Tractor-trailers weighing tens of thousands of pounds flew through the air. Roofs were ripped off homes, and other houses were left in complete tatters.
Yet no deaths have been reported after devastating tornadoes worked their way through the Dallas-Forth Worth and Arlington areas of Texas.
"It looks like the Dallas-Fort Worth area really dodged a bullet," Dallas Mayor Michael Rawlings told CNN. "I mean we've got hundreds and hundreds of homes destroyed but amazingly no fatalities."
Between six and 13 tornadoes may have touched down Tuesday in north Texas, the National Weather Service in Dallas-Fort Worth said. The number is an estimate pending a survey and damage assessment.
Rawlings said that as he looked at footage of tractor-trailers tossed about like lightweight toys, he was struck by how lucky it was nobody died.
"(Those) tractor-trailers were put into the back of homes and those homes were flattened," he said. "It was amazing nobody was in that home."
The storms left thousands of people without power and destroyed hundreds of homes.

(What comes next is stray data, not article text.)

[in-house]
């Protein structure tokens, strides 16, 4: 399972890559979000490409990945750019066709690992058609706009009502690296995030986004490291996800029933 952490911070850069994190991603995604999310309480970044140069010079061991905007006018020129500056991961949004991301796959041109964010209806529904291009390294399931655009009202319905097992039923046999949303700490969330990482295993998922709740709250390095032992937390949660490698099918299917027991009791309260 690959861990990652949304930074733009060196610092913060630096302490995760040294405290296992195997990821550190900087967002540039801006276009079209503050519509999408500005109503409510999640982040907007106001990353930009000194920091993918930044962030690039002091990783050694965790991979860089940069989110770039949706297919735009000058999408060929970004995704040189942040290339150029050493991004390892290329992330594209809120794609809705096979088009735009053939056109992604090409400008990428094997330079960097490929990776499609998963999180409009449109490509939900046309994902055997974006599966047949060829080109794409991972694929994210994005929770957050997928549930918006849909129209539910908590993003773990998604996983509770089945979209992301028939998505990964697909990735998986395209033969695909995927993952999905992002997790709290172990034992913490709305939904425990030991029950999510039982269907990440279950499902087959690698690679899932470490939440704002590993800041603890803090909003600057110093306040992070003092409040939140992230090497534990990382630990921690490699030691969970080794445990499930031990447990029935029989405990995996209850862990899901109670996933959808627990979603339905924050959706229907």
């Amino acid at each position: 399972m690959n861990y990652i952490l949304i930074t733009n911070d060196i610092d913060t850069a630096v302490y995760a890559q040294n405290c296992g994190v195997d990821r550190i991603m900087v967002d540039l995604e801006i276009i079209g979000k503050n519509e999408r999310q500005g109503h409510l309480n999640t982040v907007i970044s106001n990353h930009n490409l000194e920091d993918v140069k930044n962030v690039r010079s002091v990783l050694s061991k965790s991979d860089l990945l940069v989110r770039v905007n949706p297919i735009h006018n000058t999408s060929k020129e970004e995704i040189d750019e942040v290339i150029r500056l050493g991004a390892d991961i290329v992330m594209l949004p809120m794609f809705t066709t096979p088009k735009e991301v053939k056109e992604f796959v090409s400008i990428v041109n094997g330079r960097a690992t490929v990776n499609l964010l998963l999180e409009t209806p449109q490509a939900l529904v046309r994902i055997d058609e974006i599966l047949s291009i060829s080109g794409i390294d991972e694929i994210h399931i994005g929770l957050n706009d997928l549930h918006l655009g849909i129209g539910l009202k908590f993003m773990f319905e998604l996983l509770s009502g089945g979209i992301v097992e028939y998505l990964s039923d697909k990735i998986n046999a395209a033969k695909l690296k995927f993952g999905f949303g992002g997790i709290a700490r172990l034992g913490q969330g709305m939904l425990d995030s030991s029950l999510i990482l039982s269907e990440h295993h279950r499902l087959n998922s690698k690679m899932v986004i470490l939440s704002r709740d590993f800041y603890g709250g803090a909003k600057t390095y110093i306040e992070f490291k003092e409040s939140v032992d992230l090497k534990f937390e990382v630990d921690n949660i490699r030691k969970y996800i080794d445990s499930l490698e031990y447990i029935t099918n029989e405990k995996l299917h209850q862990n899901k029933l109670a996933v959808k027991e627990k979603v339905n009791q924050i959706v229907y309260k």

"We're looking at a miracle here," Rawlings said. "We're looking at something amazing."
In Arlington, three people were taken to a hospital, and at least 150 homes were destroyed, according to Mayor Robert Cluck.
"We've done the primary search," Cluck said. "We feel as though we have everybody now, but they won't give up until they have done all the other searches."
Residents described scenes of horror and devastation as they watched massive twisters head their way. They all spoke of their terror as they saw debris - glass, cars and parts of houses - flying by them.
Rescuers will dig through smashed buildings Wednesday, hunting for possible victims of the tornadoes. But for now, it appears that the area may have been spared in a remarkable way.
"Somehow this whole thing all worked out," Rawlings said.